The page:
Super Low Light vs Integrated IR Shootout 2013

By: Ethan Ace, Published on Oct 07, 2013

Two of the biggest trends in IP cameras collide in this unique IPVM shootout.

In the past few years, a surge of manufacturers have released integrated IR cameras as well as 'super' low light ones. Indeed, many manufacturer now offer both types.

They both address the same core problem - poor low light performance - but which one is better? and what are the tradeoffs?

The Test

In this shootout, we took 6 cameras - 3 integrated IR ones and 3 super low light optimized ones and tested them head to head.

  • Integrated IR cameras: Avigilon H3 (both 3-9 and 9-22mm models), Dahua and Axis M1114-L 
  • Super Low Light cameras: Axis Lightfinder P3354, Bosch Starlight NBN-733v, and Sony Gen 6 SNC-VB600

We then tested them indoors and outdoors, ranging from distances of 6' to 300', and light levels of 10 lux down to 0.1 lux.

Below is a preview of the 14 image comparisons we compiled from our tests:

The Questions

Our test results answered the following questions:

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  • Which cameras provided the best details?
  • How did the results vary across light levels (e.g., who was better at 0.1 lux, 1 lux, 10lux, etc.)?
  • How did the results vary across distance? (including a special long range 125' - 300' test)
  • How did the results differ indoor vs outdoors?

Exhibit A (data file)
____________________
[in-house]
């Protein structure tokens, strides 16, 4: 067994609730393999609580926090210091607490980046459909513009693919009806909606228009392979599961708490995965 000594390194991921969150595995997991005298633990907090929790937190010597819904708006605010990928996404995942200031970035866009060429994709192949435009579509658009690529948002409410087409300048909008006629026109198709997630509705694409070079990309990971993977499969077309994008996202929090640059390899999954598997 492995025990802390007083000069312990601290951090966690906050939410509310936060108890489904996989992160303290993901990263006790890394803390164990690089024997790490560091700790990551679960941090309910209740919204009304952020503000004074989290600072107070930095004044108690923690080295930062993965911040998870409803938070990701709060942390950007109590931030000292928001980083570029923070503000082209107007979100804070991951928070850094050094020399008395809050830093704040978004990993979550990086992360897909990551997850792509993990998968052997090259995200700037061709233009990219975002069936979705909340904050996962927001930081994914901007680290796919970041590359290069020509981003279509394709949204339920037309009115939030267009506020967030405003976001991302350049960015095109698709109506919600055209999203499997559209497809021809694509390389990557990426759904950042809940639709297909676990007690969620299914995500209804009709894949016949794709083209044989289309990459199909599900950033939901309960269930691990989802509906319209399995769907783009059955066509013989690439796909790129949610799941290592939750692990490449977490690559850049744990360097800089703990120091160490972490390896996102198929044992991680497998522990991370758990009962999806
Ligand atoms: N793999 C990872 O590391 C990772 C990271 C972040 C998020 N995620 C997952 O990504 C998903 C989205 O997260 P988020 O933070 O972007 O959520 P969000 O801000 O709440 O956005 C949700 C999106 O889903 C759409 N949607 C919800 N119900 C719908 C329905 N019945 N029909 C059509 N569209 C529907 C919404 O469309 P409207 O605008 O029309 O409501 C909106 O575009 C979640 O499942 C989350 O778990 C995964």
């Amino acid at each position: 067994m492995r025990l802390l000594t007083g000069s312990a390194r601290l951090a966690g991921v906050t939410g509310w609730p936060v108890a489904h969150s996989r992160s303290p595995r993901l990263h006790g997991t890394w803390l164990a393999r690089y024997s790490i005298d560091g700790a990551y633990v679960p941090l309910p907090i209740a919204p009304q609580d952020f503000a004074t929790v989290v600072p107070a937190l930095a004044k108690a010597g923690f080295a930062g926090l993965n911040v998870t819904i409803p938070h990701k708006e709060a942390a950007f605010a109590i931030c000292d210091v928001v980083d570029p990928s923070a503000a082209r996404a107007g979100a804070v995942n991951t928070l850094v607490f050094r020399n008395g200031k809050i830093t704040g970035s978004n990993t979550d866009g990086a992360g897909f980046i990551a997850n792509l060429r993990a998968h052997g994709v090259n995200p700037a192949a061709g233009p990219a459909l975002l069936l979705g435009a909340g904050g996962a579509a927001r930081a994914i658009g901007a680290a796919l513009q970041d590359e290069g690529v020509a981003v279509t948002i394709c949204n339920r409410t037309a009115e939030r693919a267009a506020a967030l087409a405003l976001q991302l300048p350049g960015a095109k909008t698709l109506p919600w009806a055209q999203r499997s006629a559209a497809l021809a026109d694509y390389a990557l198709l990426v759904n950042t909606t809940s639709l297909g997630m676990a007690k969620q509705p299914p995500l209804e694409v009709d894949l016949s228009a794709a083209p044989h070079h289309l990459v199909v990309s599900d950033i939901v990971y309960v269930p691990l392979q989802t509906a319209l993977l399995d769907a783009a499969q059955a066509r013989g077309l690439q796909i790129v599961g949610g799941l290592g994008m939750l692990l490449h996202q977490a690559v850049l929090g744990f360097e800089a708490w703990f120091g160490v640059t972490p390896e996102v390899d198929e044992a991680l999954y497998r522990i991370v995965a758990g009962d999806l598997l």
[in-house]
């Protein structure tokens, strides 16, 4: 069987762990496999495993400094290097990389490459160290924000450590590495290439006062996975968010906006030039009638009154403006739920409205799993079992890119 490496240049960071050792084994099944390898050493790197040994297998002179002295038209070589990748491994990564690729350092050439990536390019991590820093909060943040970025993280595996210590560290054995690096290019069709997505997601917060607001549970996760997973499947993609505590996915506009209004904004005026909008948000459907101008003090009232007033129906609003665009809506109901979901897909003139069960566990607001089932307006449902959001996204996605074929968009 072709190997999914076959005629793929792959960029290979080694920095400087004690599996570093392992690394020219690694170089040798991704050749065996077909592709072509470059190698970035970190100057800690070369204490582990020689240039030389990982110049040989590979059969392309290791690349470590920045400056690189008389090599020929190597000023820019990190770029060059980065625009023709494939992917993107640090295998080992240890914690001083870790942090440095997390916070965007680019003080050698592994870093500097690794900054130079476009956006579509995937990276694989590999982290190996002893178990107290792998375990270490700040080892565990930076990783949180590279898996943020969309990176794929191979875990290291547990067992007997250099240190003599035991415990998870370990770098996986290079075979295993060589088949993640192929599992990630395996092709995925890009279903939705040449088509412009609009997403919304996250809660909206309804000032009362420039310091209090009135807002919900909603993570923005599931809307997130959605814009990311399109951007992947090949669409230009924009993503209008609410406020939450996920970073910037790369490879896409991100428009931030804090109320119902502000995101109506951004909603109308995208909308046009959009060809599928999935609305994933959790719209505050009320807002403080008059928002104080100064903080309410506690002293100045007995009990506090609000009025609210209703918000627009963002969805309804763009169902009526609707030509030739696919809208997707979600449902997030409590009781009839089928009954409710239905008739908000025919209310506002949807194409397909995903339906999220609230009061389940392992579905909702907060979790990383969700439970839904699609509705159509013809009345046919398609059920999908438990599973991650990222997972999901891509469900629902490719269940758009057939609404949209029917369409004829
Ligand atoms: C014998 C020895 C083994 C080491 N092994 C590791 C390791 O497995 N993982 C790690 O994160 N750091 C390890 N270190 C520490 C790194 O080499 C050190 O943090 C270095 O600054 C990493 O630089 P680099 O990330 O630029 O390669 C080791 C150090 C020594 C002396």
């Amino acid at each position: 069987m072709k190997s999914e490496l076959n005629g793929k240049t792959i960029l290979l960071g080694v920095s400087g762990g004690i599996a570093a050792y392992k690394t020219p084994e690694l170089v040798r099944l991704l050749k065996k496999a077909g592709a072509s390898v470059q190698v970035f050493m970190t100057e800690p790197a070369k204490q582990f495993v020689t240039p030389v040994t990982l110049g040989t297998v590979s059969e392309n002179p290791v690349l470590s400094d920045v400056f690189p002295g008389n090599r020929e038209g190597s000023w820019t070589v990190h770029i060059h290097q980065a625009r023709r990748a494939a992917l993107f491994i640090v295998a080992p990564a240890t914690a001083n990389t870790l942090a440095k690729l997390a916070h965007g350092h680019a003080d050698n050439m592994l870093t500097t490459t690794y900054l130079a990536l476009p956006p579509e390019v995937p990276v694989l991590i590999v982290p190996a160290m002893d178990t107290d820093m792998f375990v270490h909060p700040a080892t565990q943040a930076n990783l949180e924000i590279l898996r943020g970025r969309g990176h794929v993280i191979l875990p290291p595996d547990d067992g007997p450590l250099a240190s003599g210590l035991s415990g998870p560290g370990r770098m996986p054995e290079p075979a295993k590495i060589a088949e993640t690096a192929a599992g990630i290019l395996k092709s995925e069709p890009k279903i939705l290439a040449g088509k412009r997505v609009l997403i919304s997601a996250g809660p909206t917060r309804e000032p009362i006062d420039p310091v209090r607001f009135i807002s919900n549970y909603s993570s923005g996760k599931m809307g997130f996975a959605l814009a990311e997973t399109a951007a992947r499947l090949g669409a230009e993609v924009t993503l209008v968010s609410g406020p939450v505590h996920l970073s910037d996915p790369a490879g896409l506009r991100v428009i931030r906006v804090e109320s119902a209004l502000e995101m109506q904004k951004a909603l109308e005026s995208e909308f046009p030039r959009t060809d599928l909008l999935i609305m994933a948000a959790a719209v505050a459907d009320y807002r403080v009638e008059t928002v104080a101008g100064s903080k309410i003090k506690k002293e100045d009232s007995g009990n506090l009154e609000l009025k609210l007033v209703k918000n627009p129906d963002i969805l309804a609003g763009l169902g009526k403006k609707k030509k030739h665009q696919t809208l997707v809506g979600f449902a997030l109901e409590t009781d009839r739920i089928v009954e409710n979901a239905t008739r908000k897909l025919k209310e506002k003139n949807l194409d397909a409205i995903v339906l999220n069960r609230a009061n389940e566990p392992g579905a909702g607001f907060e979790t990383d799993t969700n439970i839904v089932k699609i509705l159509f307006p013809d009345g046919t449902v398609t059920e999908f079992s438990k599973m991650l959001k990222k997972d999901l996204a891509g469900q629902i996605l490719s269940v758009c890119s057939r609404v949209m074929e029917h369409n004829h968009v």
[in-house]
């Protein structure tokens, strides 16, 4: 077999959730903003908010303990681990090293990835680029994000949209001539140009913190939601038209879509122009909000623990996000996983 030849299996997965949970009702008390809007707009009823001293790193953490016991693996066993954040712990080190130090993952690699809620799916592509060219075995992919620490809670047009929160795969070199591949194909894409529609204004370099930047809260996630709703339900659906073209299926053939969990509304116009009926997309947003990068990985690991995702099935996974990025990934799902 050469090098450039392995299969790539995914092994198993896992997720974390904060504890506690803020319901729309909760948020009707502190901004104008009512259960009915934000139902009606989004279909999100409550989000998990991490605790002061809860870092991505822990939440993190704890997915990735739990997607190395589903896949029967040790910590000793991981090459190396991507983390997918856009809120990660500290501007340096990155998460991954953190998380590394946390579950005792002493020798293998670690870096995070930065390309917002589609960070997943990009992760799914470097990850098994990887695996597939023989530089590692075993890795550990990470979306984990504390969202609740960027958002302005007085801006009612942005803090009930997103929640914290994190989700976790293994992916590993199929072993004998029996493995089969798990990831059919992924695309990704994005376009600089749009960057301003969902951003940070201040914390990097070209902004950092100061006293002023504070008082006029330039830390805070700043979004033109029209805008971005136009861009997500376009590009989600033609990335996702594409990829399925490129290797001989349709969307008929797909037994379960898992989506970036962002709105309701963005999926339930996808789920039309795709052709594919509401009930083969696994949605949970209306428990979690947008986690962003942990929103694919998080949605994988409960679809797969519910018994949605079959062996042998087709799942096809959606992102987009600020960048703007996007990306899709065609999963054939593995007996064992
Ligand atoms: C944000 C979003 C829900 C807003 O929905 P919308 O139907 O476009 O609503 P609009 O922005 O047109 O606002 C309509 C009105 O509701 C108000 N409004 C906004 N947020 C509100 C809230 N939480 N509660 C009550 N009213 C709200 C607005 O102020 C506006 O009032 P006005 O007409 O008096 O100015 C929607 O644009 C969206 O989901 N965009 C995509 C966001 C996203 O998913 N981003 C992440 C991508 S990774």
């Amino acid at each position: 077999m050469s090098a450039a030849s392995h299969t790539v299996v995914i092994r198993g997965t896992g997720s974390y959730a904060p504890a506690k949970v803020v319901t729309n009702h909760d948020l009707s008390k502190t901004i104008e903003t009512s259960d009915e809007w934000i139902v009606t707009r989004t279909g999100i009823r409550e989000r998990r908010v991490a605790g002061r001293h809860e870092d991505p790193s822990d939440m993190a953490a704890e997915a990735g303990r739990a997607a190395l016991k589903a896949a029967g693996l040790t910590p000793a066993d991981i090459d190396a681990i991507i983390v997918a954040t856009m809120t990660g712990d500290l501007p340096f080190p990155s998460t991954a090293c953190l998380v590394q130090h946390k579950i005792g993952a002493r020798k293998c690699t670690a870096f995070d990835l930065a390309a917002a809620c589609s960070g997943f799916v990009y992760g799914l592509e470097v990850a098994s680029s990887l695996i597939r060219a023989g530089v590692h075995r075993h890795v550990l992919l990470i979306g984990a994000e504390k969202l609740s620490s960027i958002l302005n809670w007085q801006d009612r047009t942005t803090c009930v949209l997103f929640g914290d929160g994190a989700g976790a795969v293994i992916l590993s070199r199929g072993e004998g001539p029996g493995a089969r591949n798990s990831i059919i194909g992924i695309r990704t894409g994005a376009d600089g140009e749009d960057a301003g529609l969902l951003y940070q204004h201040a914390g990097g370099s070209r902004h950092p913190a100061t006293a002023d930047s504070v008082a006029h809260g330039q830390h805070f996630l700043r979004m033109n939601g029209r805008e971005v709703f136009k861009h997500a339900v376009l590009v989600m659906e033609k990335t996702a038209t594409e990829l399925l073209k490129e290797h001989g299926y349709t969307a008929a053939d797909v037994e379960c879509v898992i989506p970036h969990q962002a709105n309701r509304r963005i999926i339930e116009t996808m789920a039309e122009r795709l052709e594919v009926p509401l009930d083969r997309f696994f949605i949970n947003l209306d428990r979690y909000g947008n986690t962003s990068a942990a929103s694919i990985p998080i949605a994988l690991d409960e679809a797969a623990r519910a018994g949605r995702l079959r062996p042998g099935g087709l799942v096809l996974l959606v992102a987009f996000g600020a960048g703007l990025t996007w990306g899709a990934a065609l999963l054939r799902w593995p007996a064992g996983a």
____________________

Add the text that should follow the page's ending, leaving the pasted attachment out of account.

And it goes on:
• Which cameras did better in minimizing bandwidth consumption? Is IR's advantage here real or a myth?

Key Findings

These are our key findings from this test:

  • In a lit outdoor parking lot (< 5lux), low light cameras outperformed integrated IR models, providing better detail at close range, and superior detection at further ranges, up to 125'. Only the Avigilon H3 (3-9mm) bullet provided details close to low light models.
  • Outdoors, with the lights out, ~0.1 lux and below, IR cameras provided much better imaging than low light models, with details at close range and detection at longer ranges. Low light cameras produce only detection at very close range, and no usable images beyond.
  • At long range (up to 300'), Avigilon's 9-22mm IR bullet, at its maximum focal length, outperformed low light optimized cameras with the same FoV. The Avigilon bullet was able to detect a subject up to 300' away, while the NBN-733 provided detection at ~125', but not beyond. The Sony VB630 was unable to detect subjects at these ranges at all.
  • Indoors, in our tests up to 20', integrated IR cameras clearly outperformed low light cameras, with better detail and reduced visible noise. 
  • With outdoor lighting on, color mode provided superior image quality in low light cameras compared to their monochrome, due to increased contrast and color information. However, with outdoor lighting off, monochrome mode performed better than color.
  • Bandwidth consumption, contrary to conventional wisdom, was not split between the two categories. Among integrated IR models, Dahua used more bandwidth than the low light models at all light levels. Avigilon's H3 bullet had the highest consumption of any camera in our tests with lights off. Finally, the Bosch 733's bandwidth usage was lower than some integrated IR models.